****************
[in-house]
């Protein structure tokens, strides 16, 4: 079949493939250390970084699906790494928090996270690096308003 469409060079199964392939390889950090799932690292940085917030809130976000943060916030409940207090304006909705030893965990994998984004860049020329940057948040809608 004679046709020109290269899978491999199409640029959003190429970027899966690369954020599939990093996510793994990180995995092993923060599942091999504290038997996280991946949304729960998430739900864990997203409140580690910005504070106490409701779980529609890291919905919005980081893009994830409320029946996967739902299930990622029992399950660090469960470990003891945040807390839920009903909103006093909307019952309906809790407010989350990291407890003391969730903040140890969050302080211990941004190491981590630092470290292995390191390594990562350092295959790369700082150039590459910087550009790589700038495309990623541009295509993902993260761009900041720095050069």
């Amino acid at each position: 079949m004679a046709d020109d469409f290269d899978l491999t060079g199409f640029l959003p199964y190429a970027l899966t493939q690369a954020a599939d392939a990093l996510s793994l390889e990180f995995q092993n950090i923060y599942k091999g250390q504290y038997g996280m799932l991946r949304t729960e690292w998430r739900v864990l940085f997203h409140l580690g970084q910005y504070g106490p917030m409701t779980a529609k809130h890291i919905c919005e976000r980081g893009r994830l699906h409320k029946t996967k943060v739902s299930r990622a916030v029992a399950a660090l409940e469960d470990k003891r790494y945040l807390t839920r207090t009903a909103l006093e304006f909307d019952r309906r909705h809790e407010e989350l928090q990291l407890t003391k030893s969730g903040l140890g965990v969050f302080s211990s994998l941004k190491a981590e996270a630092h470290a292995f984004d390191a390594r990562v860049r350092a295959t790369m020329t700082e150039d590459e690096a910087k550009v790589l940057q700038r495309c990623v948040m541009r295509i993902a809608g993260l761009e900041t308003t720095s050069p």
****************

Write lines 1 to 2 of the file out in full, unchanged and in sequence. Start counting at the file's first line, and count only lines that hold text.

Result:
[in-house]
């Protein structure tokens, strides 16, 4: 079949493939250390970084699906790494928090996270690096308003 469409060079199964392939390889950090799932690292940085917030809130976000943060916030409940207090304006909705030893965990994998984004860049020329940057948040809608 004679046709020109290269899978491999199409640029959003190429970027899966690369954020599939990093996510793994990180995995092993923060599942091999504290038997996280991946949304729960998430739900864990997203409140580690910005504070106490409701779980529609890291919905919005980081893009994830409320029946996967739902299930990622029992399950660090469960470990003891945040807390839920009903909103006093909307019952309906809790407010989350990291407890003391969730903040140890969050302080211990941004190491981590630092470290292995390191390594990562350092295959790369700082150039590459910087550009790589700038495309990623541009295509993902993260761009900041720095050069």